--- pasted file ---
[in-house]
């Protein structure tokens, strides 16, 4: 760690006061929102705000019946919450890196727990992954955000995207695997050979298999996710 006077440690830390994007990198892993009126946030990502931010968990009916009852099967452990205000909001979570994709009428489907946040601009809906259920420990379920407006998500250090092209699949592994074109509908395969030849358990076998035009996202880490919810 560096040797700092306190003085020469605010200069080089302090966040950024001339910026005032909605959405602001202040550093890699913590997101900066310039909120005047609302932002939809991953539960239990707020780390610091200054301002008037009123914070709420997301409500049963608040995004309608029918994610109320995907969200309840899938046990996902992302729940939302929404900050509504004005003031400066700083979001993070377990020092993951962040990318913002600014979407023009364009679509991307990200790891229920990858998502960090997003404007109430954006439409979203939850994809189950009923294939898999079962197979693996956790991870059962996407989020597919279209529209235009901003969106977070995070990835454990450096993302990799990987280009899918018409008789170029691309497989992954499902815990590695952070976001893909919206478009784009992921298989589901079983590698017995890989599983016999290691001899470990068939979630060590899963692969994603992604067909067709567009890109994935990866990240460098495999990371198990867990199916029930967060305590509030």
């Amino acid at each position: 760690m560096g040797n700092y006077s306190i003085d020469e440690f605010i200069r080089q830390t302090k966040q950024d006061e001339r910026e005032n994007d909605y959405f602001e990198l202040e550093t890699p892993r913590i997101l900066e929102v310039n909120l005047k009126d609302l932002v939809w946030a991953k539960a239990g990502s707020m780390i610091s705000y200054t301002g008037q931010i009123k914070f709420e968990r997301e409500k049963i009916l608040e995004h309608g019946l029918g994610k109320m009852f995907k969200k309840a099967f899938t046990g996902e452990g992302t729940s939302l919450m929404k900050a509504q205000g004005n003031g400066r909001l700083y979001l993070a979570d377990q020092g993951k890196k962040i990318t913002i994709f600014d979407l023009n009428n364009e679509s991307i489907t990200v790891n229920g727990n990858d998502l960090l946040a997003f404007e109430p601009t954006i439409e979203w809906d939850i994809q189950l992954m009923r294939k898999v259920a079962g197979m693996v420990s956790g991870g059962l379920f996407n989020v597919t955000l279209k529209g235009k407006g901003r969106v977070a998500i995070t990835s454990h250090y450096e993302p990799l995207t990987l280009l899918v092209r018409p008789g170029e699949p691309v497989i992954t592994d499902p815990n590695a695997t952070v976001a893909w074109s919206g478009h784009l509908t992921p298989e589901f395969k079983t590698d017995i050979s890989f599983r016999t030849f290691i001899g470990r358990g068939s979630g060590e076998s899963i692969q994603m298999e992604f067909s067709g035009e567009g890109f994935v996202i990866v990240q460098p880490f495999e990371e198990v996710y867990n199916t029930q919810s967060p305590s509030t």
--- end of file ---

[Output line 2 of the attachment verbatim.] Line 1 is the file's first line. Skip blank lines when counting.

């Protein structure tokens, strides 16, 4: 760690006061929102705000019946919450890196727990992954955000995207695997050979298999996710 006077440690830390994007990198892993009126946030990502931010968990009916009852099967452990205000909001979570994709009428489907946040601009809906259920420990379920407006998500250090092209699949592994074109509908395969030849358990076998035009996202880490919810 560096040797700092306190003085020469605010200069080089302090966040950024001339910026005032909605959405602001202040550093890699913590997101900066310039909120005047609302932002939809991953539960239990707020780390610091200054301002008037009123914070709420997301409500049963608040995004309608029918994610109320995907969200309840899938046990996902992302729940939302929404900050509504004005003031400066700083979001993070377990020092993951962040990318913002600014979407023009364009679509991307990200790891229920990858998502960090997003404007109430954006439409979203939850994809189950009923294939898999079962197979693996956790991870059962996407989020597919279209529209235009901003969106977070995070990835454990450096993302990799990987280009899918018409008789170029691309497989992954499902815990590695952070976001893909919206478009784009992921298989589901079983590698017995890989599983016999290691001899470990068939979630060590899963692969994603992604067909067709567009890109994935990866990240460098495999990371198990867990199916029930967060305590509030």